Participation figure was 53.5 percent four years ago.
Certainly, high voter turnout was considered to be desirable for all the political forces and an intensive campaign was made until last Friday before the start of the electoral silence on Saturday by all the leaders. As it occurs in other democratic countries in Albania, too, a high turnout is generally seen as evidence of the legitimacy of the current system. Assuming that low turnout - half of the 2.9m population - is a reflection of disenchantment or indifference; a poll with very low turnout may not be an accurate reflection of the will of the people. On the other hand, if low turnout is a reflection of contentment of voters about likely winners or parties, then low turnout is as legitimate as high turnout, as long as the right to vote exists.
Still, low turnouts can lead to unequal representation among various parts of the population in Albania. In developed countries, non-voters tend to be concentrated in particular demographic and socioeconomic groups, especially the young and the poor.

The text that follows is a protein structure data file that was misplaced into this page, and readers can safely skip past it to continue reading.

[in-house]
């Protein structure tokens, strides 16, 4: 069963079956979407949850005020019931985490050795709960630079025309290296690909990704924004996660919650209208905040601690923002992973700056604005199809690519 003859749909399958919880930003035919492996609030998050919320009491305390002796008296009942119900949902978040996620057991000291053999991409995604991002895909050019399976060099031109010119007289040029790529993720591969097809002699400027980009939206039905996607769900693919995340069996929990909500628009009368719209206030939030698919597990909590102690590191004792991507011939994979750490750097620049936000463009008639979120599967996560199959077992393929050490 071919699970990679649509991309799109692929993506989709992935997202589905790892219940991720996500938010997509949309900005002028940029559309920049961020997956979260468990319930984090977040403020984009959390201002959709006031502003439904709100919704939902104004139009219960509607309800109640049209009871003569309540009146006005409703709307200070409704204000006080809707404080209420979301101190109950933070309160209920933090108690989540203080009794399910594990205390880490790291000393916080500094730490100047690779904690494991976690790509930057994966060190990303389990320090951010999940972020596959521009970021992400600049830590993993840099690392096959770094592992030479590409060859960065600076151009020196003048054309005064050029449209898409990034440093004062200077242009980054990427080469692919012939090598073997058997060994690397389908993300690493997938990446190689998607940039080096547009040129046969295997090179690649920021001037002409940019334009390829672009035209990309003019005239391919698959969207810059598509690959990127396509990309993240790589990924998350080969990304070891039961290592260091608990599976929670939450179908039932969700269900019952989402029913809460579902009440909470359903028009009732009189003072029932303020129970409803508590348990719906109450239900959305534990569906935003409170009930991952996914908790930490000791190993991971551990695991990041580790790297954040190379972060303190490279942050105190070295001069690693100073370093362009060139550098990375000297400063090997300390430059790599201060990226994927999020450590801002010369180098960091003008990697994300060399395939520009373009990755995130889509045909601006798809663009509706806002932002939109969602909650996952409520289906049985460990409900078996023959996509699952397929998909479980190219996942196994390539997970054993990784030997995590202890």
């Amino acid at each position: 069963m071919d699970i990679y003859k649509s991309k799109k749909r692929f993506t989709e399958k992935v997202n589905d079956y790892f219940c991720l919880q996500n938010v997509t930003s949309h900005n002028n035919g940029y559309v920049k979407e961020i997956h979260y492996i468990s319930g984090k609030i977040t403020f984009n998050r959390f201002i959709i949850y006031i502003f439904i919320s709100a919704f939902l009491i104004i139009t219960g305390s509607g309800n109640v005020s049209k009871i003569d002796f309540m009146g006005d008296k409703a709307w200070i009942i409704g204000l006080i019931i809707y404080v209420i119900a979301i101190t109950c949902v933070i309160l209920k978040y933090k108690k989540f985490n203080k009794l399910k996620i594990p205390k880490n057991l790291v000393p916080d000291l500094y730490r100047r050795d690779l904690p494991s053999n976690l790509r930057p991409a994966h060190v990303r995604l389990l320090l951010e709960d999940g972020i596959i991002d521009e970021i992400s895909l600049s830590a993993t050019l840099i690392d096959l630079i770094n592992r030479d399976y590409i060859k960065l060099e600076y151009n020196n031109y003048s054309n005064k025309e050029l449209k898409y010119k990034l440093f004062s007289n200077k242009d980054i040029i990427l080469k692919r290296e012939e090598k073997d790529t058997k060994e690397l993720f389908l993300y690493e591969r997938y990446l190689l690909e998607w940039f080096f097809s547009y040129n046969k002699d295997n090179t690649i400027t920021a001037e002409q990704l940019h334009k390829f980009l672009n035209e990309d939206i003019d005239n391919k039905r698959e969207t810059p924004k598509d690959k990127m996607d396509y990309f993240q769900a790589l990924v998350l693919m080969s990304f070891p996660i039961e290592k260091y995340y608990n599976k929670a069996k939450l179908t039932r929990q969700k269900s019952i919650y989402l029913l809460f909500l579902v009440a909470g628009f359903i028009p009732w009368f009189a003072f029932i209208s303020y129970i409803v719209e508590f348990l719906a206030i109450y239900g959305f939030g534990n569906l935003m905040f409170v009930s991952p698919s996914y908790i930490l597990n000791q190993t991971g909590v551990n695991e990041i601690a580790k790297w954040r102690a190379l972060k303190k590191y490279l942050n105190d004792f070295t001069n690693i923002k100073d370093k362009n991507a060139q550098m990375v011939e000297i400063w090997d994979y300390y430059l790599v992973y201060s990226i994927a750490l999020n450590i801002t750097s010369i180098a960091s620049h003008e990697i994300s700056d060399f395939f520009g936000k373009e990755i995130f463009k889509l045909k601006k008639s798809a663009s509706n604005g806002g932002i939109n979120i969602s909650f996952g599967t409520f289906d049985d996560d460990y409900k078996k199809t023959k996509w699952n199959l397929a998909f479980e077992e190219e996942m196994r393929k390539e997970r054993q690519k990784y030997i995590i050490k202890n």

'Age of democracy' and electoral turnout
But which are some of the causes having been proposed for the decline in voting in Albania? Some analysts insist that the so called 'age of a democracy' is an important factor. Albania held its first democratic elections on March 31, 1991. Since 1923, they were the first multi-party elections when the communist regime allowed the establishment of pluralism in this Balkan country that was ruled by one party - the Party of Labor of Albania, becoming the most rigid communist regime in Europe after the 60s.
These elections were followed by seven consecutive general polls (1992, 1996, 1997, 2001, 2005, 2009, 2013), but there has always been irregularities and contested results some of which have turned violent. Although relevant international organizations and especially OSCE/ODIHR did never get 'tired' of making recommendations to improve the standards of elections, the 27 years since the first pluralist elections have not been sufficient time that this Balkan country, a NATO member and EU candidate aspirant, could achieve the 'age of democracy', meaning considerable involvement of the population. It apparently takes some time to develop the cultural habit of voting, and the associated understanding of and confidence in the electoral process, studies show.